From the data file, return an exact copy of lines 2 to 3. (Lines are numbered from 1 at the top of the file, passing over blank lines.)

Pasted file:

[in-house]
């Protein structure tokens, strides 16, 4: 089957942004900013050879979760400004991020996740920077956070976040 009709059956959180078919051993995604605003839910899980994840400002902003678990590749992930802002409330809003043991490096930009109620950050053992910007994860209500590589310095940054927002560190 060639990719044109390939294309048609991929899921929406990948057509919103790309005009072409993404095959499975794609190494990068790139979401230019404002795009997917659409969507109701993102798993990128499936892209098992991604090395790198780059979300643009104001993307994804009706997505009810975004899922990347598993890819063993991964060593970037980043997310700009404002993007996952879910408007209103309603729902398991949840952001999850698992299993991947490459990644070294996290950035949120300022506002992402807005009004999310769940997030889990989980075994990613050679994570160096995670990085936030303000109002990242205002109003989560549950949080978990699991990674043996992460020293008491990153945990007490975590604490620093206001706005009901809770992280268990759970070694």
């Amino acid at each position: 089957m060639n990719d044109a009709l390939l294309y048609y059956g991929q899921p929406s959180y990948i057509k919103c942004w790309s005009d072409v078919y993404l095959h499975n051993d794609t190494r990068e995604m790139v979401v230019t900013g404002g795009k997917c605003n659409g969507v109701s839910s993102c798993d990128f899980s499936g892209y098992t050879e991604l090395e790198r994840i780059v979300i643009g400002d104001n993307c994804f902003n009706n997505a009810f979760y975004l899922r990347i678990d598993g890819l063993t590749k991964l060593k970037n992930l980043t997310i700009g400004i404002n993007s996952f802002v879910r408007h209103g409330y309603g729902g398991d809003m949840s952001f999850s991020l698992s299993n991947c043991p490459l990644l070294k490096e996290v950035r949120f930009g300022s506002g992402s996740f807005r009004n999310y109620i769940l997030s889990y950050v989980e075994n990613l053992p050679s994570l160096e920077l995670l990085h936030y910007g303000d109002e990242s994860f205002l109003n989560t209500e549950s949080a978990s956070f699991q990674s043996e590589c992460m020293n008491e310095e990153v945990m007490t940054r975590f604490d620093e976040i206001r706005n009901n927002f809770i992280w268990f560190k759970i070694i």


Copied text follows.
């Protein structure tokens, strides 16, 4: 089957942004900013050879979760400004991020996740920077956070976040 009709059956959180078919051993995604605003839910899980994840400002902003678990590749992930802002409330809003043991490096930009109620950050053992910007994860209500590589310095940054927002560190 060639990719044109390939294309048609991929899921929406990948057509919103790309005009072409993404095959499975794609190494990068790139979401230019404002795009997917659409969507109701993102798993990128499936892209098992991604090395790198780059979300643009104001993307994804009706997505009810975004899922990347598993890819063993991964060593970037980043997310700009404002993007996952879910408007209103309603729902398991949840952001999850698992299993991947490459990644070294996290950035949120300022506002992402807005009004999310769940997030889990989980075994990613050679994570160096995670990085936030303000109002990242205002109003989560549950949080978990699991990674043996992460020293008491990153945990007490975590604490620093206001706005009901809770992280268990759970070694």
């Amino acid at each position: 089957m060639n990719d044109a009709l390939l294309y048609y059956g991929q899921p929406s959180y990948i057509k919103c942004w790309s005009d072409v078919y993404l095959h499975n051993d794609t190494r990068e995604m790139v979401v230019t900013g404002g795009k997917c605003n659409g969507v109701s839910s993102c798993d990128f899980s499936g892209y098992t050879e991604l090395e790198r994840i780059v979300i643009g400002d104001n993307c994804f902003n009706n997505a009810f979760y975004l899922r990347i678990d598993g890819l063993t590749k991964l060593k970037n992930l980043t997310i700009g400004i404002n993007s996952f802002v879910r408007h209103g409330y309603g729902g398991d809003m949840s952001f999850s991020l698992s299993n991947c043991p490459l990644l070294k490096e996290v950035r949120f930009g300022s506002g992402s996740f807005r009004n999310y109620i769940l997030s889990y950050v989980e075994n990613l053992p050679s994570l160096e920077l995670l990085h936030y910007g303000d109002e990242s994860f205002l109003n989560t209500e549950s949080a978990s956070f699991q990674s043996e590589c992460m020293n008491e310095e990153v945990m007490t940054r975590f604490d620093e976040i206001r706005n009901n927002f809770i992280w268990f560190k759970i070694i």